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5.1 Building Derivatives of a Data Stream

A. Continuous & Discontinuous Data Streams

The Notation of the Data Stream

We will characterize a Data Stream, S, as an ordered data set, which is incomplete. Symbolically it is represented below.

Each of the Xs represents an ordered Data Point. X1 is the first point. X2 is the second point. XN is the Nth point. Although XN is shown as the last Data Point, there will always be another Data Point if it is a Data Stream because Data Streams are growing and hence incomplete.

Continuous Data Streams

Before beginning our discussion of the Derivatives of the Data Stream, we must distinguish between two types of Data Streams, the Continuous and Discontinuous Data Streams. A Continuous Data Streams begins from non-existence, hence has a defined history. Many naturally occurring Data Streams begin this way. A baby is born, the beginning of school, to begin playing an instrument. These streams emerge from non-existence. We will call these Continuous Data Streams, because there are no breaks in their history.

A Discontinuous Data Stream

There are many other types of streams, which have existed for an indeterminate time before reaching consciousness. Their history is unknown. They emerge into consciousness from a prior existence. We will call these Discontinuous Data Streams because they begin abruptly with no continuous memory. Suppose someone has been reading for a long time, but decides at an abrupt point to start keeping track of his Reading Time, this would be an example of a Discontinuous Data Stream.

Not-existing is a history.

For the Continuous Data Stream, if the measured behavior or Action did not exist before the beginning, then the Action has a history, or non-history. This would be characterized by a string of zeros. The beginning of the Data Stream does not occur after a string of 0's. As an example: Before a baby is born, there is a string of zeros signifying no Baby time. We shall see that because of this all the Derivatives of the Data Stream are zero when the baby is born. Any new activity starts with a string of zeros, which is followed by something. So the first time someone plays the violin. This is not the first Data Point, I repeat not the first Data Point. The first Data Point in the series would be the first time that this organism did not play the violin.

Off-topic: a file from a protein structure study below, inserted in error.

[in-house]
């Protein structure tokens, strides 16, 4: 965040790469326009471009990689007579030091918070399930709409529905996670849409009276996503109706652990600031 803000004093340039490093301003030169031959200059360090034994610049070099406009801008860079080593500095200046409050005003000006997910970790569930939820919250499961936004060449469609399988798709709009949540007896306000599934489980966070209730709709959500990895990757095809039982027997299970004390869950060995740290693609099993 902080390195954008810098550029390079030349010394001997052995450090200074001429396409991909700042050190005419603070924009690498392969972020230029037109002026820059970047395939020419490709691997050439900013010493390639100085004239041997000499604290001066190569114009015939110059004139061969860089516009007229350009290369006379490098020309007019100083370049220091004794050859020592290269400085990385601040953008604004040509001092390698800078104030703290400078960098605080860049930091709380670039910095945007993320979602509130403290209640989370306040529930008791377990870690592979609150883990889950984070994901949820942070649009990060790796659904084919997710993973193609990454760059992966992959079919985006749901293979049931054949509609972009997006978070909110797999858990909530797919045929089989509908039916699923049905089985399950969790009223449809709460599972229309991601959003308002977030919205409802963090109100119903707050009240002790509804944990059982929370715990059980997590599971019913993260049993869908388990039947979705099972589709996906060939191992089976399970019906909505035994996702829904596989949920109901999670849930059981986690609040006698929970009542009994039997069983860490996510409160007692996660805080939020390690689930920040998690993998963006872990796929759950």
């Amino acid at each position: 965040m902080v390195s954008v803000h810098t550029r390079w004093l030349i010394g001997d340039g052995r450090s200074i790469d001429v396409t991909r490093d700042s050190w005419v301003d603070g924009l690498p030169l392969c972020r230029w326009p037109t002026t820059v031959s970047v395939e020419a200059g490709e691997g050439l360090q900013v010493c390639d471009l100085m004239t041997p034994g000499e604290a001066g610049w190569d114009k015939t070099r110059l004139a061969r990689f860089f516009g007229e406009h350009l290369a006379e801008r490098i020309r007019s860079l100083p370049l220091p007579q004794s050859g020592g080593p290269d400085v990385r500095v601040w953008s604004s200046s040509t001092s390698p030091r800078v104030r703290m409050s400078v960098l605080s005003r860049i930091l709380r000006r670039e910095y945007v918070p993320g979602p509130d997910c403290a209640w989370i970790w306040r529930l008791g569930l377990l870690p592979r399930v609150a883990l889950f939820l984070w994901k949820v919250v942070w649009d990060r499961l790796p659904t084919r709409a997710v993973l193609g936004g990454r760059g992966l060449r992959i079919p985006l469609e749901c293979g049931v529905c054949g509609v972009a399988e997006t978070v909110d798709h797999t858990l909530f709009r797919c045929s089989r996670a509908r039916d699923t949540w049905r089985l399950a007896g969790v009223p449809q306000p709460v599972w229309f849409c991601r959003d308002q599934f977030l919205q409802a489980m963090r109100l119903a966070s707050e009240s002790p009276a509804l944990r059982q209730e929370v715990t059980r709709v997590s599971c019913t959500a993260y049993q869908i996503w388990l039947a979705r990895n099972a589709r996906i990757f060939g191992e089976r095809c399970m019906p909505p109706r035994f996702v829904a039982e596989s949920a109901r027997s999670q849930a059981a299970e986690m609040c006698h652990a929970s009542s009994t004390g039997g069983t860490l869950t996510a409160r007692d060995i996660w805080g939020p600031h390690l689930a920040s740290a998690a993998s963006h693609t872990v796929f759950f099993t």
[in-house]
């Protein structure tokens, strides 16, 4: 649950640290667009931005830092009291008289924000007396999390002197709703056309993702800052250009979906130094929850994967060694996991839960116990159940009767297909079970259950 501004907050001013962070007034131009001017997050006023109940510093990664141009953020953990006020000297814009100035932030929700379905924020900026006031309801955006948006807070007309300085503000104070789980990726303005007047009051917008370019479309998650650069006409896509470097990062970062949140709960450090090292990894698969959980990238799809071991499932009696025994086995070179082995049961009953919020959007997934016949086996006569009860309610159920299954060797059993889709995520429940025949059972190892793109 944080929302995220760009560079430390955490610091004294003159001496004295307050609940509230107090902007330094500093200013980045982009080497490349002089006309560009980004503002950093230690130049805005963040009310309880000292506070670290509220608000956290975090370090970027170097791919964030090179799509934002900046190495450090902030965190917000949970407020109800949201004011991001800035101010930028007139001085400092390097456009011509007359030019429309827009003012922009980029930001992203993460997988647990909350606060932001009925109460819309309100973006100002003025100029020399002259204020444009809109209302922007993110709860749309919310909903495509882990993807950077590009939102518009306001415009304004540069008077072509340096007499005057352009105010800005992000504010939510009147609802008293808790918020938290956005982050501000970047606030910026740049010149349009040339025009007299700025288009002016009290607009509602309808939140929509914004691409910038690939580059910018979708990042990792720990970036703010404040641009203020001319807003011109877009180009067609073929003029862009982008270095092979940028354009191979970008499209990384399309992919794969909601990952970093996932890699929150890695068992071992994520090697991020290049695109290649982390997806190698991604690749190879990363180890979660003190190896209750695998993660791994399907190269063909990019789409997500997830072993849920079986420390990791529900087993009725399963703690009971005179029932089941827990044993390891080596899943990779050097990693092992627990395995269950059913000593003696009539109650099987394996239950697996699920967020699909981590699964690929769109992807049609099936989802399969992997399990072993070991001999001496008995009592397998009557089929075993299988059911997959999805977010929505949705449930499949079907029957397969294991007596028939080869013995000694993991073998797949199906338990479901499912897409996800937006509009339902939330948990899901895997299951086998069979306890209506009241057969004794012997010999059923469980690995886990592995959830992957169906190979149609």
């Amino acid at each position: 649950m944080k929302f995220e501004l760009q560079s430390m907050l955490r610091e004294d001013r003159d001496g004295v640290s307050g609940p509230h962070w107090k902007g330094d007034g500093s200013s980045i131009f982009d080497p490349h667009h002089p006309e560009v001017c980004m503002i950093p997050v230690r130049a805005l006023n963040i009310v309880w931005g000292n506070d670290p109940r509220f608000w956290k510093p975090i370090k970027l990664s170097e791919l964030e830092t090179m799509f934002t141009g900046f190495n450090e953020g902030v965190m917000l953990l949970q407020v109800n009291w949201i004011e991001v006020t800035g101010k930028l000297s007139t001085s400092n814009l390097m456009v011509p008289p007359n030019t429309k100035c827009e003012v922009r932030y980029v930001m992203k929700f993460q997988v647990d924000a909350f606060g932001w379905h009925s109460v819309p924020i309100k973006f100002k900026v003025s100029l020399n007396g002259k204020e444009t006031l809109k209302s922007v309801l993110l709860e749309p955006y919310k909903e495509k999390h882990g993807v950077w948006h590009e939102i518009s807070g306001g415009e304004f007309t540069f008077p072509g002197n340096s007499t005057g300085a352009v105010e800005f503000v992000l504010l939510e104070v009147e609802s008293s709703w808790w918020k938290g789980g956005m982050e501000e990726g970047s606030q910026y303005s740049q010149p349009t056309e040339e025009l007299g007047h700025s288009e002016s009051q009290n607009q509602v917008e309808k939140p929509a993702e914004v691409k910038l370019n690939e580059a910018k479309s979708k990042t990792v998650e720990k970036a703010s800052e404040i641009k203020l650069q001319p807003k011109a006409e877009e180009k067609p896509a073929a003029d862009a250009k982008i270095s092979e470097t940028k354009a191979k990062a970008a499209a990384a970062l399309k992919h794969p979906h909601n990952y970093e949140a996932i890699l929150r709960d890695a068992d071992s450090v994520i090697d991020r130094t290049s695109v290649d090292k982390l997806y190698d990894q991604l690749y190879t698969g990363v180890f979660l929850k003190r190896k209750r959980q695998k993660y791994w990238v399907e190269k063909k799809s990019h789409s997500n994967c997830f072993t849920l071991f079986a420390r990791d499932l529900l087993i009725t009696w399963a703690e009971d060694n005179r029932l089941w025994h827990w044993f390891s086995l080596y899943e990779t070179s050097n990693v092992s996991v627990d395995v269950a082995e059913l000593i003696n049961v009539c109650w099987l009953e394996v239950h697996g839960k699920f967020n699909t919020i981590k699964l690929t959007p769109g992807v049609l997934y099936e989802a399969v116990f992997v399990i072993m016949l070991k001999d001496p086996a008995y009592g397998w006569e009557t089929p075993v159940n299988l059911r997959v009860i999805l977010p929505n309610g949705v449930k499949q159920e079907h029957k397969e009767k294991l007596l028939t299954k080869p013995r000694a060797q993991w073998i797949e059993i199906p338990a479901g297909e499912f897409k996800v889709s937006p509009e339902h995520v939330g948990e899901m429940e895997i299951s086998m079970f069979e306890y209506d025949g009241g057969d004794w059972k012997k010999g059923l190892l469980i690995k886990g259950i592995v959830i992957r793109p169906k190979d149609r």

Who cares how many points there are in the Stream?

The first Derivative of a Data Stream is the Decaying Average. Its equation is as follows.

We do not need to know the value of N, the number of Data points, to determine the value of the Decaying Average. We only need to know the most recent Data Point, XN, and the previous Decaying Average. If XN is the first non-zero Data Point in a Continuous Data Stream, then the previous Decaying Average equals zero. We have had an indeterminate string of zeros preceding this point, with corresponding zeros for the Decaying Average. Hence the Decaying Average Equation is used immediately with a Continuous Data Stream. There is no confusion. *

*Determining the beginning

At least not much. For the mathematicians in the crowd, who thrive on extreme examples, the beginning point, the Decay Factor, and the time interval must be designated, in order to determine if the string of zeros was long enough for us to immediately start using the Decaying Average equation above. Soon, when we look at Discontinuous Data Stream, we will discover that the string of zeros must make N greater than D for the Decaying Average equation to work immediately. The beginning point of a Continuous Data Stream is the first point at which the Action could have not existed. As an example, an organism is designated as starting with the beginning of the organism, itself. If we were talking about monthly time increments, the month a 25-year-old woman has a child would be the 300th Data Point. The Stream would have 299 months with no Baby Time followed by that first month of birth. (All the Deviations and Directionals go crazy, giving the mother an incredible rush.) If, however, the time increment were a year, then the year the mother had the child would be the 25th Data Point; the first 24 points would all be zeros. If, however, the time increment were a decade, then the decade the mother had the child would only be the 3rd Data Point; only the first 2 points would be zeros. Normally Decay factors are greater than 10. Hence the last series, based on a decade would have to be treated like a Discontinuous Data Stream. Read on to see why.